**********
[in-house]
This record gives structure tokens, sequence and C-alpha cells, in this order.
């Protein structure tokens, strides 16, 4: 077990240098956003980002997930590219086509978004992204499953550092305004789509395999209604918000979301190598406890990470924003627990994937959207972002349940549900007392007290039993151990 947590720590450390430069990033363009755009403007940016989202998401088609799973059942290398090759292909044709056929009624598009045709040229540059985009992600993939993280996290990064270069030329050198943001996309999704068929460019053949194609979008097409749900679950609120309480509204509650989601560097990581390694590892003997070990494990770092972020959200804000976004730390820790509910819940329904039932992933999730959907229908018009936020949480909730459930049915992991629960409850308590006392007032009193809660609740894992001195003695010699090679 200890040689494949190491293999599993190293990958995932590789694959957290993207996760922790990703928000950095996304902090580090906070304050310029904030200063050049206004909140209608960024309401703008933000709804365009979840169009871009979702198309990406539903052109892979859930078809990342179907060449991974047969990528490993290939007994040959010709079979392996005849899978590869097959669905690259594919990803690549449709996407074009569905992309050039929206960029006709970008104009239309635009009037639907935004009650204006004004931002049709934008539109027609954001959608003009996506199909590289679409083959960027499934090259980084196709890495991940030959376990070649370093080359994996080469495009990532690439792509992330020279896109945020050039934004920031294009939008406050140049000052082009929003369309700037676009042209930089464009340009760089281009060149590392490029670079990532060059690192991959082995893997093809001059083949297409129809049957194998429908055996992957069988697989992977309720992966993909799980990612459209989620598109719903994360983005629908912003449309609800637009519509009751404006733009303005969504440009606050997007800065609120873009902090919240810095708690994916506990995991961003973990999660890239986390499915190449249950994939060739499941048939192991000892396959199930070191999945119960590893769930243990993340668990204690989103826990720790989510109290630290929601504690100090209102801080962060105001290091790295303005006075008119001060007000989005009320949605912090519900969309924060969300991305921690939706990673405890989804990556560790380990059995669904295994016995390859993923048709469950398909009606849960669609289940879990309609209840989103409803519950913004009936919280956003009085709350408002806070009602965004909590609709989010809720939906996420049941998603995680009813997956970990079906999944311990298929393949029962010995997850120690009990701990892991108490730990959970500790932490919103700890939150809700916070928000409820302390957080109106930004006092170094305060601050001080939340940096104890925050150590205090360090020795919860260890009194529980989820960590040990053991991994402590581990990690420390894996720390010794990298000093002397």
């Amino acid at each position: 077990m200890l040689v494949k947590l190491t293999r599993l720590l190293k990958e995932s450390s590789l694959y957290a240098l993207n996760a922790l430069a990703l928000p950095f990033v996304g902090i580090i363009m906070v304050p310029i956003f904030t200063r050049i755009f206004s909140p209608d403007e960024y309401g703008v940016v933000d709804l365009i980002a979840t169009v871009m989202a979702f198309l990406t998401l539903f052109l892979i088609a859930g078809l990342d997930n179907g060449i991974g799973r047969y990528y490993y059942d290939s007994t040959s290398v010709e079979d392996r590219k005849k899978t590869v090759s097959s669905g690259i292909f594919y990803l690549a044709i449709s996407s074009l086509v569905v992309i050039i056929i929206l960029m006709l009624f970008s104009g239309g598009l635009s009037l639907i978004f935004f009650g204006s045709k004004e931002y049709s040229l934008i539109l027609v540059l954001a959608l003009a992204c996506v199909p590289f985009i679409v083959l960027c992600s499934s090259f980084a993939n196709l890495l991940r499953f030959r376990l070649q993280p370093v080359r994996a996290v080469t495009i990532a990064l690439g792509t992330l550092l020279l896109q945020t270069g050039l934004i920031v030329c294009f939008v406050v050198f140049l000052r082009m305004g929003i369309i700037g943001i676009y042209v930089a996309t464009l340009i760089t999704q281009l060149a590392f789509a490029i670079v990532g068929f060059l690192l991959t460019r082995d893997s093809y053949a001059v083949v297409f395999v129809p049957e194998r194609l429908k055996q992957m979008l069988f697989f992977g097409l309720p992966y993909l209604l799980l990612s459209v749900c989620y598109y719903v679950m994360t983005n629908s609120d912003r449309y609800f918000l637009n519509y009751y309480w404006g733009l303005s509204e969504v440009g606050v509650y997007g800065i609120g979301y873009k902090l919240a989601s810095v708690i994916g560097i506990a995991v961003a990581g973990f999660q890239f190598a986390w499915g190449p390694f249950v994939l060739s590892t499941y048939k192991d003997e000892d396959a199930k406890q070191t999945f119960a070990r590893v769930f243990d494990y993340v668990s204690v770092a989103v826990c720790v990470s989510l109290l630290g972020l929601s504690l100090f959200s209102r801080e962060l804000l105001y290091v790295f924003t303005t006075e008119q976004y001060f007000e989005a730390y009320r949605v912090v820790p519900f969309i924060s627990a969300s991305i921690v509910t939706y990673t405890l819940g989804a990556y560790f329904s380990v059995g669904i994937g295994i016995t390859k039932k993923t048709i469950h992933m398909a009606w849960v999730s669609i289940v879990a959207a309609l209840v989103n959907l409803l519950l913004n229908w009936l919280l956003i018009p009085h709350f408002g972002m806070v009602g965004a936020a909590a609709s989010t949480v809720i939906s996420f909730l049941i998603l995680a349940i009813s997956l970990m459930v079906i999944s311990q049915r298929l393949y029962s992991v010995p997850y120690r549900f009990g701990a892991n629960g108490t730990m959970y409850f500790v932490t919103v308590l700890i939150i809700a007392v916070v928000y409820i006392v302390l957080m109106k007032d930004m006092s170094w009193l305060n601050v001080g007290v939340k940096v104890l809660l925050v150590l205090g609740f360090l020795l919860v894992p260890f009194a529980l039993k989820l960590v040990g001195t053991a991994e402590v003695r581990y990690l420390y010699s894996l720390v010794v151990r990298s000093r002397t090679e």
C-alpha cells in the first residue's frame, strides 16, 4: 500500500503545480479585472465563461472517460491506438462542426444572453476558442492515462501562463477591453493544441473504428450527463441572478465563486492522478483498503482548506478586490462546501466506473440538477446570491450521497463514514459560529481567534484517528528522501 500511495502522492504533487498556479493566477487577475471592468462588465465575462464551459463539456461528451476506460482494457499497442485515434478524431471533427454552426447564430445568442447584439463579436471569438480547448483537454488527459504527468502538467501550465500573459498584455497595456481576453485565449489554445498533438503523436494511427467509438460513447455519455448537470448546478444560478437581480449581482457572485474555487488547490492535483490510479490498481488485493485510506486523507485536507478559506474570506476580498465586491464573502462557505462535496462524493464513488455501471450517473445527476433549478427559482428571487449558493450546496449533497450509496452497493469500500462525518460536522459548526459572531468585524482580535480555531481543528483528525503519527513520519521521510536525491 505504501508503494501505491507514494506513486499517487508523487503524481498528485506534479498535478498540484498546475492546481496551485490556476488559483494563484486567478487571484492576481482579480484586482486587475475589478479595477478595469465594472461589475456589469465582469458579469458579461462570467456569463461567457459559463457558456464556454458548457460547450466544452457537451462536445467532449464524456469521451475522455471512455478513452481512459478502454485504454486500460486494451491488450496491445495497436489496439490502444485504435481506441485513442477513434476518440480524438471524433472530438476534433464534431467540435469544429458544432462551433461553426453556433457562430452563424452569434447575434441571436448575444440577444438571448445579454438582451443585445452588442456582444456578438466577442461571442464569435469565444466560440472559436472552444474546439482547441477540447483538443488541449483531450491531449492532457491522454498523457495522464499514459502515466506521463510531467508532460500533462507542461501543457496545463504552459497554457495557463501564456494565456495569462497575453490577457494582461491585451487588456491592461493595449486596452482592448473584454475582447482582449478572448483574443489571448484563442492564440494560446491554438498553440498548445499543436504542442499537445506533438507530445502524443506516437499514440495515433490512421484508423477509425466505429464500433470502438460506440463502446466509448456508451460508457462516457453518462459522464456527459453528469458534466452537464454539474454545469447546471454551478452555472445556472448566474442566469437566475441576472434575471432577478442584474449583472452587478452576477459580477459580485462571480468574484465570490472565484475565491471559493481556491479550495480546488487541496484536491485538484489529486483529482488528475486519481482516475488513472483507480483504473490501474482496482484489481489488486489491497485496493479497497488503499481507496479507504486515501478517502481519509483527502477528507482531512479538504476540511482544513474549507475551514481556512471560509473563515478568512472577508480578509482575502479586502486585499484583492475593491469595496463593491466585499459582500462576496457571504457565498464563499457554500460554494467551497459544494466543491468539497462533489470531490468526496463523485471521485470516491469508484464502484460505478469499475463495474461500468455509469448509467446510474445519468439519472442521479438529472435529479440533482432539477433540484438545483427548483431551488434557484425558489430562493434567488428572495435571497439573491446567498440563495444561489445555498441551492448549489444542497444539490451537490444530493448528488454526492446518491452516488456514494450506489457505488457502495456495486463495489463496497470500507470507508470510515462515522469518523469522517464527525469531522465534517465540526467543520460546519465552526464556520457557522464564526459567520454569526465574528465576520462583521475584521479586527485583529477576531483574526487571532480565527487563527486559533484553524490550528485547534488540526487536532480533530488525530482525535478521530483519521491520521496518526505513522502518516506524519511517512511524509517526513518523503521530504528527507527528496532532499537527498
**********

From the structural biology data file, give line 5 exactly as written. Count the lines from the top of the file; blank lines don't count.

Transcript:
C-alpha cells in the first residue's frame, strides 16, 4: 500500500503545480479585472465563461472517460491506438462542426444572453476558442492515462501562463477591453493544441473504428450527463441572478465563486492522478483498503482548506478586490462546501466506473440538477446570491450521497463514514459560529481567534484517528528522501 500511495502522492504533487498556479493566477487577475471592468462588465465575462464551459463539456461528451476506460482494457499497442485515434478524431471533427454552426447564430445568442447584439463579436471569438480547448483537454488527459504527468502538467501550465500573459498584455497595456481576453485565449489554445498533438503523436494511427467509438460513447455519455448537470448546478444560478437581480449581482457572485474555487488547490492535483490510479490498481488485493485510506486523507485536507478559506474570506476580498465586491464573502462557505462535496462524493464513488455501471450517473445527476433549478427559482428571487449558493450546496449533497450509496452497493469500500462525518460536522459548526459572531468585524482580535480555531481543528483528525503519527513520519521521510536525491 505504501508503494501505491507514494506513486499517487508523487503524481498528485506534479498535478498540484498546475492546481496551485490556476488559483494563484486567478487571484492576481482579480484586482486587475475589478479595477478595469465594472461589475456589469465582469458579469458579461462570467456569463461567457459559463457558456464556454458548457460547450466544452457537451462536445467532449464524456469521451475522455471512455478513452481512459478502454485504454486500460486494451491488450496491445495497436489496439490502444485504435481506441485513442477513434476518440480524438471524433472530438476534433464534431467540435469544429458544432462551433461553426453556433457562430452563424452569434447575434441571436448575444440577444438571448445579454438582451443585445452588442456582444456578438466577442461571442464569435469565444466560440472559436472552444474546439482547441477540447483538443488541449483531450491531449492532457491522454498523457495522464499514459502515466506521463510531467508532460500533462507542461501543457496545463504552459497554457495557463501564456494565456495569462497575453490577457494582461491585451487588456491592461493595449486596452482592448473584454475582447482582449478572448483574443489571448484563442492564440494560446491554438498553440498548445499543436504542442499537445506533438507530445502524443506516437499514440495515433490512421484508423477509425466505429464500433470502438460506440463502446466509448456508451460508457462516457453518462459522464456527459453528469458534466452537464454539474454545469447546471454551478452555472445556472448566474442566469437566475441576472434575471432577478442584474449583472452587478452576477459580477459580485462571480468574484465570490472565484475565491471559493481556491479550495480546488487541496484536491485538484489529486483529482488528475486519481482516475488513472483507480483504473490501474482496482484489481489488486489491497485496493479497497488503499481507496479507504486515501478517502481519509483527502477528507482531512479538504476540511482544513474549507475551514481556512471560509473563515478568512472577508480578509482575502479586502486585499484583492475593491469595496463593491466585499459582500462576496457571504457565498464563499457554500460554494467551497459544494466543491468539497462533489470531490468526496463523485471521485470516491469508484464502484460505478469499475463495474461500468455509469448509467446510474445519468439519472442521479438529472435529479440533482432539477433540484438545483427548483431551488434557484425558489430562493434567488428572495435571497439573491446567498440563495444561489445555498441551492448549489444542497444539490451537490444530493448528488454526492446518491452516488456514494450506489457505488457502495456495486463495489463496497470500507470507508470510515462515522469518523469522517464527525469531522465534517465540526467543520460546519465552526464556520457557522464564526459567520454569526465574528465576520462583521475584521479586527485583529477576531483574526487571532480565527487563527486559533484553524490550528485547534488540526487536532480533530488525530482525535478521530483519521491520521496518526505513522502518516506524519511517512511524509517526513518523503521530504528527507527528496532532499537527498